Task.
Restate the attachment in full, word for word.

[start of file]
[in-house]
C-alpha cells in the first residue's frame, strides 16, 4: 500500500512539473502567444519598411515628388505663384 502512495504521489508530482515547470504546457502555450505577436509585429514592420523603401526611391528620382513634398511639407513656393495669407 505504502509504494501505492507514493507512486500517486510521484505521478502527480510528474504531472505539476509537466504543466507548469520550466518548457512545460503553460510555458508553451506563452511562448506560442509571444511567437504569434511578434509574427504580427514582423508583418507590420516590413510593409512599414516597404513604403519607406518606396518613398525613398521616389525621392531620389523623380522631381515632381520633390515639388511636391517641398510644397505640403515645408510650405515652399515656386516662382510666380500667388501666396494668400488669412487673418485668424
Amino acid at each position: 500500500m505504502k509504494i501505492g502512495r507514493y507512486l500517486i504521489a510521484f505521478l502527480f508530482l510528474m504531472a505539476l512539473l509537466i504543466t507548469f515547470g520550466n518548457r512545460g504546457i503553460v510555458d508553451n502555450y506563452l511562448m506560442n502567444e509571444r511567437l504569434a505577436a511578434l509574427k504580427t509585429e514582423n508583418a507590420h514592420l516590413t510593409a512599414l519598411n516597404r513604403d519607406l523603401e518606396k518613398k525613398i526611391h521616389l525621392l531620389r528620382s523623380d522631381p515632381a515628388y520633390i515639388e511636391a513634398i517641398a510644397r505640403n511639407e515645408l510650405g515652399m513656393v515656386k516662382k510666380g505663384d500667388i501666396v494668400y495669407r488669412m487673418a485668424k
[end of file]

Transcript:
[in-house]
C-alpha cells in the first residue's frame, strides 16, 4: 500500500512539473502567444519598411515628388505663384 502512495504521489508530482515547470504546457502555450505577436509585429514592420523603401526611391528620382513634398511639407513656393495669407 505504502509504494501505492507514493507512486500517486510521484505521478502527480510528474504531472505539476509537466504543466507548469520550466518548457512545460503553460510555458508553451506563452511562448506560442509571444511567437504569434511578434509574427504580427514582423508583418507590420516590413510593409512599414516597404513604403519607406518606396518613398525613398521616389525621392531620389523623380522631381515632381520633390515639388511636391517641398510644397505640403515645408510650405515652399515656386516662382510666380500667388501666396494668400488669412487673418485668424
Amino acid at each position: 500500500m505504502k509504494i501505492g502512495r507514493y507512486l500517486i504521489a510521484f505521478l502527480f508530482l510528474m504531472a505539476l512539473l509537466i504543466t507548469f515547470g520550466n518548457r512545460g504546457i503553460v510555458d508553451n502555450y506563452l511562448m506560442n502567444e509571444r511567437l504569434a505577436a511578434l509574427k504580427t509585429e514582423n508583418a507590420h514592420l516590413t510593409a512599414l519598411n516597404r513604403d519607406l523603401e518606396k518613398k525613398i526611391h521616389l525621392l531620389r528620382s523623380d522631381p515632381a515628388y520633390i515639388e511636391a513634398i517641398a510644397r505640403n511639407e515645408l510650405g515652399m513656393v515656386k516662382k510666380g505663384d500667388i501666396v494668400y495669407r488669412m487673418a485668424k